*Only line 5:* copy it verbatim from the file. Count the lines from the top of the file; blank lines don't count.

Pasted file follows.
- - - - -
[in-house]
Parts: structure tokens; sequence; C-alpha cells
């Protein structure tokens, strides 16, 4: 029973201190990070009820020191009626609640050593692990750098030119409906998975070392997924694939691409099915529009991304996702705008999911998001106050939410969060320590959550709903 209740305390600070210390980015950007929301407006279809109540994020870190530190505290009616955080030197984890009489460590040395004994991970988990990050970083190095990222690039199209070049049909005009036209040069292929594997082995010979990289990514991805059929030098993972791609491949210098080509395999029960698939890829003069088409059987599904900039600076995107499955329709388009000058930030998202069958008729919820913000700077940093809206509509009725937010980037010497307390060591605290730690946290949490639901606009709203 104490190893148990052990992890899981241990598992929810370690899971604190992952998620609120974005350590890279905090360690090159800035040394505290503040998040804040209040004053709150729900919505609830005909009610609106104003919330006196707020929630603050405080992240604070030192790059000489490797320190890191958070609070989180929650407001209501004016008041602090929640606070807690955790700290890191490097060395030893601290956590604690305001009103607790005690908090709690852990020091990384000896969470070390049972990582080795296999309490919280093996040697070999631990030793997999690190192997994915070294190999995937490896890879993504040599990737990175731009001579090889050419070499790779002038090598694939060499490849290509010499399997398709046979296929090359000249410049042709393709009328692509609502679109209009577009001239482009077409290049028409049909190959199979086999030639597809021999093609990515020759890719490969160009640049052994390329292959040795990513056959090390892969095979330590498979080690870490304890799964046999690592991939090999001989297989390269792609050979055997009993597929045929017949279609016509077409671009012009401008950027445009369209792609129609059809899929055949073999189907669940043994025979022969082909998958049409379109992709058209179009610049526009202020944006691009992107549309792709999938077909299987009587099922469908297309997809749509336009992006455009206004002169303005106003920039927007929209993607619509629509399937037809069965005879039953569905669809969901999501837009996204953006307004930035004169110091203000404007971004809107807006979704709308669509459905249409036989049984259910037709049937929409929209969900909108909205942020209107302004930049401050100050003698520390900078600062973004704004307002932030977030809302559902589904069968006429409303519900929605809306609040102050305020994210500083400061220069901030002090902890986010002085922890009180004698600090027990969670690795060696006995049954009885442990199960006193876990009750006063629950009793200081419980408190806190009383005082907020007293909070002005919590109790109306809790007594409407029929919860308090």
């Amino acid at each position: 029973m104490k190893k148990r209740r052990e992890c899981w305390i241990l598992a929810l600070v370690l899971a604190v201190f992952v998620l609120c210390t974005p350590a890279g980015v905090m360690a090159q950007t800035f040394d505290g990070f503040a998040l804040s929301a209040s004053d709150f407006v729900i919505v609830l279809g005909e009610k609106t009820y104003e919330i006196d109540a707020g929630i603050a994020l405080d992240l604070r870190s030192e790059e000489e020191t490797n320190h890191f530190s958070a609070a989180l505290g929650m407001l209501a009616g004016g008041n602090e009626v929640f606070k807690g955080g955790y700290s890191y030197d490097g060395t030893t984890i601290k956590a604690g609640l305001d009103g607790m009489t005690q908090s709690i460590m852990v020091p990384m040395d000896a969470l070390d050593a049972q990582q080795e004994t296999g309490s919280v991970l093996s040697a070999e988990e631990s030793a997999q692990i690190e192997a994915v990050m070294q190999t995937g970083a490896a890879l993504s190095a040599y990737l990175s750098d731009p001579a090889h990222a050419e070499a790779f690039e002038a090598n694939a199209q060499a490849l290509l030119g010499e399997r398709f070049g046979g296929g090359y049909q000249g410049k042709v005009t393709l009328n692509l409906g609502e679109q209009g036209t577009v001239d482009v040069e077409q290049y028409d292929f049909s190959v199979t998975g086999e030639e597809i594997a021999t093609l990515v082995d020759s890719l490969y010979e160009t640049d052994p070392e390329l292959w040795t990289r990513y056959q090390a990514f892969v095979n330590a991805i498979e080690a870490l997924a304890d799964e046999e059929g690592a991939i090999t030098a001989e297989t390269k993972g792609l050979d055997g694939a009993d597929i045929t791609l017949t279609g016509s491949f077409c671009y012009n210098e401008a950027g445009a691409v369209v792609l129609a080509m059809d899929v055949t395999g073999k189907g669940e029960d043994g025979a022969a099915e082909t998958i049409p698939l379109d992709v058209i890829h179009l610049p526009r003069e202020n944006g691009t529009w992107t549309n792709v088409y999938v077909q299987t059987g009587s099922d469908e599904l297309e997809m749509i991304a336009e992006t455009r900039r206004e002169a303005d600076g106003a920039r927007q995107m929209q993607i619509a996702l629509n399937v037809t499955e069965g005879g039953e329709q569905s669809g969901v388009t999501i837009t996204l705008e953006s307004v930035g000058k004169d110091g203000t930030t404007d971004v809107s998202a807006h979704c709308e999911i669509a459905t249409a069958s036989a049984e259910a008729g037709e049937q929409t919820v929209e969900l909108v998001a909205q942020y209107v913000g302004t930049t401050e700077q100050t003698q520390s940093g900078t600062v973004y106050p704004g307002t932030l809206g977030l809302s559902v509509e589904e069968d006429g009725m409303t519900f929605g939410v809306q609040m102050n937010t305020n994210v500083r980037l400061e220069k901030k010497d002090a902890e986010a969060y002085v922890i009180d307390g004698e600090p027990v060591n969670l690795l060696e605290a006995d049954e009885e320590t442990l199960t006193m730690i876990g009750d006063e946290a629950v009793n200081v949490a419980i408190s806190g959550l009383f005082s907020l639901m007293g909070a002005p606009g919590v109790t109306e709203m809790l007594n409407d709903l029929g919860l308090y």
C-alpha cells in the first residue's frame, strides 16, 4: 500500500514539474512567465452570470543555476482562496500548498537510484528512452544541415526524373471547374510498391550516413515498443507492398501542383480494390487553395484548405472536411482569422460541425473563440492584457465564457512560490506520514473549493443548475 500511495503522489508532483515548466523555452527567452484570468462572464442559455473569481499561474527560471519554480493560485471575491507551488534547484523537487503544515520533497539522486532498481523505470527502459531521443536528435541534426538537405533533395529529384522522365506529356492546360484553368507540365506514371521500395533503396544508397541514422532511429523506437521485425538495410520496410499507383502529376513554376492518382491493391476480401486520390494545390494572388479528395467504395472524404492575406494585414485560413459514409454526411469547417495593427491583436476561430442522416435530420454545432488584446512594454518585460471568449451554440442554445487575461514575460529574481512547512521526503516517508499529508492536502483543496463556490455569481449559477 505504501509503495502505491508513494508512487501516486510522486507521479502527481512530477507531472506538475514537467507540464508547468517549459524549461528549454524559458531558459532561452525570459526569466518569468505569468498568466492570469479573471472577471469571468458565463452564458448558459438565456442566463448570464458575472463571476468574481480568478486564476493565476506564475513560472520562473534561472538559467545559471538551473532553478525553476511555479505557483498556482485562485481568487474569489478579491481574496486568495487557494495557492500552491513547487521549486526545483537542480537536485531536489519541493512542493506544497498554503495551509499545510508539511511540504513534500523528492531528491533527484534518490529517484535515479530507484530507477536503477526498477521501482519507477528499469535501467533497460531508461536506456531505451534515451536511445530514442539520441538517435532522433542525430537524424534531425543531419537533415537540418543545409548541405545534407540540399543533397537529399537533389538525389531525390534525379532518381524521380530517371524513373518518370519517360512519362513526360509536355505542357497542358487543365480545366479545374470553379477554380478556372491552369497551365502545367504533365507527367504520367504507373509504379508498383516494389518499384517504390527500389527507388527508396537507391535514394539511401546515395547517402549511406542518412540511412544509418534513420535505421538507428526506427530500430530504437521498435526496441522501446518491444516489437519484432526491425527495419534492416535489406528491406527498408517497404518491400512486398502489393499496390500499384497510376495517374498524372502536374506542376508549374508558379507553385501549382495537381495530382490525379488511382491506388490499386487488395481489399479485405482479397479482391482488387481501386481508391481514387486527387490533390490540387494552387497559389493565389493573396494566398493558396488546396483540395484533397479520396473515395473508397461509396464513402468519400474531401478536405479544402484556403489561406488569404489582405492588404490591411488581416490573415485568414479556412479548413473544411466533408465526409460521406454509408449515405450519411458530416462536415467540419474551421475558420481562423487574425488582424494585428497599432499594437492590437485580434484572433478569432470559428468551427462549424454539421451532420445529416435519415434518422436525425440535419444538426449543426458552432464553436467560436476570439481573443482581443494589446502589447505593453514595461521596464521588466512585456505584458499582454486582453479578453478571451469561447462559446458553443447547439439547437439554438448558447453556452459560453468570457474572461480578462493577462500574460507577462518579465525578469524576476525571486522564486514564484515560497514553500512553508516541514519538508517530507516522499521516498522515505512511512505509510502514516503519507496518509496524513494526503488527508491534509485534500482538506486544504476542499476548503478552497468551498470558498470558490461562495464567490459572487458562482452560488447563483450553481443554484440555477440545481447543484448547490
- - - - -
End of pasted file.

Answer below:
C-alpha cells in the first residue's frame, strides 16, 4: 500500500514539474512567465452570470543555476482562496500548498537510484528512452544541415526524373471547374510498391550516413515498443507492398501542383480494390487553395484548405472536411482569422460541425473563440492584457465564457512560490506520514473549493443548475 500511495503522489508532483515548466523555452527567452484570468462572464442559455473569481499561474527560471519554480493560485471575491507551488534547484523537487503544515520533497539522486532498481523505470527502459531521443536528435541534426538537405533533395529529384522522365506529356492546360484553368507540365506514371521500395533503396544508397541514422532511429523506437521485425538495410520496410499507383502529376513554376492518382491493391476480401486520390494545390494572388479528395467504395472524404492575406494585414485560413459514409454526411469547417495593427491583436476561430442522416435530420454545432488584446512594454518585460471568449451554440442554445487575461514575460529574481512547512521526503516517508499529508492536502483543496463556490455569481449559477 505504501509503495502505491508513494508512487501516486510522486507521479502527481512530477507531472506538475514537467507540464508547468517549459524549461528549454524559458531558459532561452525570459526569466518569468505569468498568466492570469479573471472577471469571468458565463452564458448558459438565456442566463448570464458575472463571476468574481480568478486564476493565476506564475513560472520562473534561472538559467545559471538551473532553478525553476511555479505557483498556482485562485481568487474569489478579491481574496486568495487557494495557492500552491513547487521549486526545483537542480537536485531536489519541493512542493506544497498554503495551509499545510508539511511540504513534500523528492531528491533527484534518490529517484535515479530507484530507477536503477526498477521501482519507477528499469535501467533497460531508461536506456531505451534515451536511445530514442539520441538517435532522433542525430537524424534531425543531419537533415537540418543545409548541405545534407540540399543533397537529399537533389538525389531525390534525379532518381524521380530517371524513373518518370519517360512519362513526360509536355505542357497542358487543365480545366479545374470553379477554380478556372491552369497551365502545367504533365507527367504520367504507373509504379508498383516494389518499384517504390527500389527507388527508396537507391535514394539511401546515395547517402549511406542518412540511412544509418534513420535505421538507428526506427530500430530504437521498435526496441522501446518491444516489437519484432526491425527495419534492416535489406528491406527498408517497404518491400512486398502489393499496390500499384497510376495517374498524372502536374506542376508549374508558379507553385501549382495537381495530382490525379488511382491506388490499386487488395481489399479485405482479397479482391482488387481501386481508391481514387486527387490533390490540387494552387497559389493565389493573396494566398493558396488546396483540395484533397479520396473515395473508397461509396464513402468519400474531401478536405479544402484556403489561406488569404489582405492588404490591411488581416490573415485568414479556412479548413473544411466533408465526409460521406454509408449515405450519411458530416462536415467540419474551421475558420481562423487574425488582424494585428497599432499594437492590437485580434484572433478569432470559428468551427462549424454539421451532420445529416435519415434518422436525425440535419444538426449543426458552432464553436467560436476570439481573443482581443494589446502589447505593453514595461521596464521588466512585456505584458499582454486582453479578453478571451469561447462559446458553443447547439439547437439554438448558447453556452459560453468570457474572461480578462493577462500574460507577462518579465525578469524576476525571486522564486514564484515560497514553500512553508516541514519538508517530507516522499521516498522515505512511512505509510502514516503519507496518509496524513494526503488527508491534509485534500482538506486544504476542499476548503478552497468551498470558498470558490461562495464567490459572487458562482452560488447563483450553481443554484440555477440545481447543484448547490